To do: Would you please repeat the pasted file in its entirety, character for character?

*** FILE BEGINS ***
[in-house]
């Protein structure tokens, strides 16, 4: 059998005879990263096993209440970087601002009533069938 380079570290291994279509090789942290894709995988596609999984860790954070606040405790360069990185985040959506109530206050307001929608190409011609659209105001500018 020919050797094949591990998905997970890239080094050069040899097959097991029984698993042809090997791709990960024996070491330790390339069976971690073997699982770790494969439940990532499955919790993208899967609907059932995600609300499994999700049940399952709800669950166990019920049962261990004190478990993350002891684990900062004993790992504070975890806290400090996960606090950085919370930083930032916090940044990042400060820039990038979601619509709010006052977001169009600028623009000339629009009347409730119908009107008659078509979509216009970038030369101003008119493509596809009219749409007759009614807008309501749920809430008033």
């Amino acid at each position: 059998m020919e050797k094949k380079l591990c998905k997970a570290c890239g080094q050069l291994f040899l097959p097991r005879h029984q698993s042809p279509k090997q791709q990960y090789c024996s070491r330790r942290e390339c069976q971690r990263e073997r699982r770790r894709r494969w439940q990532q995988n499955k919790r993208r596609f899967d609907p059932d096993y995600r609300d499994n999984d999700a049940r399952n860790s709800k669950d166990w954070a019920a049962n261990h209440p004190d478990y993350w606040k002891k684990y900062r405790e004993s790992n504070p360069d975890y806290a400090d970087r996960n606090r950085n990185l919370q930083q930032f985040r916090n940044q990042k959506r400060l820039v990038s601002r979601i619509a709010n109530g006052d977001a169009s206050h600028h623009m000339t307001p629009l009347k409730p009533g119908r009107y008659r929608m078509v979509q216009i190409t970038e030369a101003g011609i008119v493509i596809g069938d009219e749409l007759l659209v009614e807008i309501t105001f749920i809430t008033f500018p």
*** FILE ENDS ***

[in-house]
């Protein structure tokens, strides 16, 4: 059998005879990263096993209440970087601002009533069938 380079570290291994279509090789942290894709995988596609999984860790954070606040405790360069990185985040959506109530206050307001929608190409011609659209105001500018 020919050797094949591990998905997970890239080094050069040899097959097991029984698993042809090997791709990960024996070491330790390339069976971690073997699982770790494969439940990532499955919790993208899967609907059932995600609300499994999700049940399952709800669950166990019920049962261990004190478990993350002891684990900062004993790992504070975890806290400090996960606090950085919370930083930032916090940044990042400060820039990038979601619509709010006052977001169009600028623009000339629009009347409730119908009107008659078509979509216009970038030369101003008119493509596809009219749409007759009614807008309501749920809430008033």
């Amino acid at each position: 059998m020919e050797k094949k380079l591990c998905k997970a570290c890239g080094q050069l291994f040899l097959p097991r005879h029984q698993s042809p279509k090997q791709q990960y090789c024996s070491r330790r942290e390339c069976q971690r990263e073997r699982r770790r894709r494969w439940q990532q995988n499955k919790r993208r596609f899967d609907p059932d096993y995600r609300d499994n999984d999700a049940r399952n860790s709800k669950d166990w954070a019920a049962n261990h209440p004190d478990y993350w606040k002891k684990y900062r405790e004993s790992n504070p360069d975890y806290a400090d970087r996960n606090r950085n990185l919370q930083q930032f985040r916090n940044q990042k959506r400060l820039v990038s601002r979601i619509a709010n109530g006052d977001a169009s206050h600028h623009m000339t307001p629009l009347k409730p009533g119908r009107y008659r929608m078509v979509q216009i190409t970038e030369a101003g011609i008119v493509i596809g069938d009219e749409l007759l659209v009614e807008i309501t105001f749920i809430t008033f500018p």